Wednesday, February 12th 2020

Intel Core i7-10700K Features 5.30 GHz Turbo Boost

Intel's 10th generation Core "Comet Lake-S" desktop processor series inches chose to its probable April 2020 launch. Along the way we get this fascinating leak of the company's Core i7-10700K desktop processor, which could become a go-to chip for gamers if its specifications and pricing hold up. Thai PC enthusiast TUM_APISAK revealed what could be a Futuremark SystemInfo screenshot of the i7-10700K which confirms its clock speeds - 3.80 GHz nominal, with an impressive 5.30 GHz Turbo Boost. Intel is probably tapping into the series' increased maximum TDP of 125 W to clock these chips high across the board.

The Core i7-10700K features 8 cores, and HyperThreading enables 16 threads. It also features 16 MB of shared L3 cache. In essence, this chip has the same muscle as the company's current mainstream desktop flagship, the i9-9900K, but demoted to the Core i7 brand extension. This could give it a sub-$400 price, letting it compete with the likes of AMD's Ryzen 7 3800X and possibly even triggering a price-cut on the 3900X. The i7-10700K in APISAK's screenshot is shown running on an ECS Z490H6-A2 motherboard, marking the company's return to premium Intel chipsets. ECS lacks Z390 or Z370 based motherboards in its lineup, and caps out at B360.
Source: TUM_APISAK (Twitter)
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179 Comments on Intel Core i7-10700K Features 5.30 GHz Turbo Boost

#101
Kickus_assius
Super XP
This reminds me of the Pentium 4 days where Intel kept pushing higher clock speeds while AMD was innovating on CPU designs where AMD CPUs would beat P4's with up to 1000MHz lower clocks. That's how efficient and well designed the Athlon 64 was and beyond.
They would have been even more effective vs. Intel if they could have kept the temperatures down back then. Once they finally got the die shrink rolled out with Athlon 64, Intel struck back with Conroe (Core 2 duo) and took the crown back.
Posted on Reply
#102
JackCarver
Depends on the use case as always. For my gaming rig I wouldn't buy a Ryzen CPU as Intel is still on the top in this use case and I doubt this will be changing the next time...5.3 GHz boost clock and you probably get it on all core boost speed as most Intel cpus are capable doing so. For under 400 it's in 3800X price range and easily outperforms 3900X/3950X in gaming.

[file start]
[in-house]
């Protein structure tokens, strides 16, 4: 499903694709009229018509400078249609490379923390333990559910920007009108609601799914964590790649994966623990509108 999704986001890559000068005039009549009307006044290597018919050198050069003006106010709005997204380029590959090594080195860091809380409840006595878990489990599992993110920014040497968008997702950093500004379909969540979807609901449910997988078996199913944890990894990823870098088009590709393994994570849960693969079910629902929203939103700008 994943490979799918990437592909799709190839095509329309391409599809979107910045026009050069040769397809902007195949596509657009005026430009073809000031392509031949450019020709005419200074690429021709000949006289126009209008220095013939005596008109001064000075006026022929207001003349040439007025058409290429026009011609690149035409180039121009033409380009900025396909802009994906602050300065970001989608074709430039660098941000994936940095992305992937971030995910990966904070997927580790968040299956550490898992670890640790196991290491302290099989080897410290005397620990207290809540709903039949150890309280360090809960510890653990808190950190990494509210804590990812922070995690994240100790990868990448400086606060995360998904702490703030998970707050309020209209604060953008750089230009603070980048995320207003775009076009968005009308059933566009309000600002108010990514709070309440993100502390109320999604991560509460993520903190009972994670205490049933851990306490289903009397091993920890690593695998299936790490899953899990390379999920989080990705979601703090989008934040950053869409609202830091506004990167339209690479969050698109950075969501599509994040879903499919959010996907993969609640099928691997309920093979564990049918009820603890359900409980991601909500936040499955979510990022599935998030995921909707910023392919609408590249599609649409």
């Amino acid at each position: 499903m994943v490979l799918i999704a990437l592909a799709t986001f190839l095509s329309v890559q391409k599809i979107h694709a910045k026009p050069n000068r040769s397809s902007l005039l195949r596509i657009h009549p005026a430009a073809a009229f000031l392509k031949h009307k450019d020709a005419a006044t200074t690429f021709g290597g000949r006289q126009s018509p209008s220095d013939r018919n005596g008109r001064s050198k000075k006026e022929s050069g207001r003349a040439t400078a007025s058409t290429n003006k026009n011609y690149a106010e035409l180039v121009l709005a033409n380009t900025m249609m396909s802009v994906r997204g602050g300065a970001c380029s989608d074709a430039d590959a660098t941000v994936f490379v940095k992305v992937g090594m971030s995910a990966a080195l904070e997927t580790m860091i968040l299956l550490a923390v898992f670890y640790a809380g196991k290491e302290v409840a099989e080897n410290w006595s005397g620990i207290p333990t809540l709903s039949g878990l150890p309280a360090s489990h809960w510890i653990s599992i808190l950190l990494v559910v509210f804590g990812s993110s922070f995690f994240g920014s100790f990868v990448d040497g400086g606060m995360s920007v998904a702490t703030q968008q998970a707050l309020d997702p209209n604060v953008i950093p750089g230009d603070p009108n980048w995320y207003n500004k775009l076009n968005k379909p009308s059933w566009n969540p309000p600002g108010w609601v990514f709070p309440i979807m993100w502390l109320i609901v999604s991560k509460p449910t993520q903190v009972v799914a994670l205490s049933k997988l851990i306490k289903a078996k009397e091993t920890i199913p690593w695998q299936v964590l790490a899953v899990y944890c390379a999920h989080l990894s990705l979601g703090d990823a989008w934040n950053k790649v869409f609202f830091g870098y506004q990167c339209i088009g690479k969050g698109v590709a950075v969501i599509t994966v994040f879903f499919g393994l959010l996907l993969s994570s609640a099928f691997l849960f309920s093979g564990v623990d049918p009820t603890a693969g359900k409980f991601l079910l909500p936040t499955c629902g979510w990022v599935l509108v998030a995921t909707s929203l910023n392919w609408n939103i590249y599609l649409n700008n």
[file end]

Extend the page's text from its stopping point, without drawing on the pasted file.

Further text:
The new gaming consoles all have 8 core cpus on board, so the next gen games will be all optimized for 8 cores, more isn't that necessary here. This cpu could really be best choice for gaming.
Posted on Reply
#103
ppn
Kickus_assius
They would have been even more effective vs. Intel if they could have kept the temperatures down back then. Once they finally got the die shrink rolled out with Athlon 64, Intel struck back with Conroe (Core 2 duo) and took the crown back.
This is happening again. Intel strikes back with Alderlake-S, and AMD is back at 10% market in no time.

JackCarver
Depends on the use case as always. For my gaming rig I wouldn't buy a Ryzen CPU as Intel is still on the top in this use case and I doubt this will be changing the next time...5.3 GHz boost clock and you probably get it on all core boost speed as most Intel cpus are capable doing so. For under 400 it's in 3800X price range and easily outperforms 3900X/3950X in gaming.
Allcore on 5.3, sounds great but at 1.4 volts and 50% more power compared to 4.6.
Posted on Reply
#104
JackCarver
ppn
Allcore on 5.3, sounds great but at 1.4 volts and 50% more power compared to 4.6.
Not necessarily as my 8700K, which has 4.7 single core boost, gets easily on 4.7 GHz all core with below 1.3V. I have it stable at 5 GHz all Core speed with 1.35V. With -2 AVX Offset. I would say you could get it with 1.3 to 1.35 all core boost, more wouldn't be necessary.
Good cooling solution assumed.
Posted on Reply
#105